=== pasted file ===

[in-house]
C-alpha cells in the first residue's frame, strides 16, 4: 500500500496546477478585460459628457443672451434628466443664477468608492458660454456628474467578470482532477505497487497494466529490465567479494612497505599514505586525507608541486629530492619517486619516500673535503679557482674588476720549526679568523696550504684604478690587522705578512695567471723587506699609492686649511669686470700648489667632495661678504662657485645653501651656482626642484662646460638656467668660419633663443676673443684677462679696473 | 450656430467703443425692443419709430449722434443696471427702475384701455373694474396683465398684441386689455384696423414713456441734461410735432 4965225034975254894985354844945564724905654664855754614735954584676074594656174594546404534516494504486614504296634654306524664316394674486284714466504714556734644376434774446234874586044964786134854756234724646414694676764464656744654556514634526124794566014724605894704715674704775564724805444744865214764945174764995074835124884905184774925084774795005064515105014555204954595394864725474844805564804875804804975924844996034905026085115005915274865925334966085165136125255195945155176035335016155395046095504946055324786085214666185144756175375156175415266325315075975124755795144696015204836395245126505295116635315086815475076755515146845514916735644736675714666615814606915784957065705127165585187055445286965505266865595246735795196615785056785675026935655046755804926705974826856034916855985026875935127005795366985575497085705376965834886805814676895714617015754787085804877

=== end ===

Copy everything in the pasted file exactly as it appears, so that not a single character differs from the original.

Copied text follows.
[in-house]
C-alpha cells in the first residue's frame, strides 16, 4: 500500500496546477478585460459628457443672451434628466443664477468608492458660454456628474467578470482532477505497487497494466529490465567479494612497505599514505586525507608541486629530492619517486619516500673535503679557482674588476720549526679568523696550504684604478690587522705578512695567471723587506699609492686649511669686470700648489667632495661678504662657485645653501651656482626642484662646460638656467668660419633663443676673443684677462679696473 | 450656430467703443425692443419709430449722434443696471427702475384701455373694474396683465398684441386689455384696423414713456441734461410735432 4965225034975254894985354844945564724905654664855754614735954584676074594656174594546404534516494504486614504296634654306524664316394674486284714466504714556734644376434774446234874586044964786134854756234724646414694676764464656744654556514634526124794566014724605894704715674704775564724805444744865214764945174764995074835124884905184774925084774795005064515105014555204954595394864725474844805564804875804804975924844996034905026085115005915274865925334966085165136125255195945155176035335016155395046095504946055324786085214666185144756175375156175415266325315075975124755795144696015204836395245126505295116635315086815475076755515146845514916735644736675714666615814606915784957065705127165585187055445286965505266865595246735795196615785056785675026935655046755804926705974826856034916855985026875935127005795366985575497085705376965834886805814676895714617015754787085804877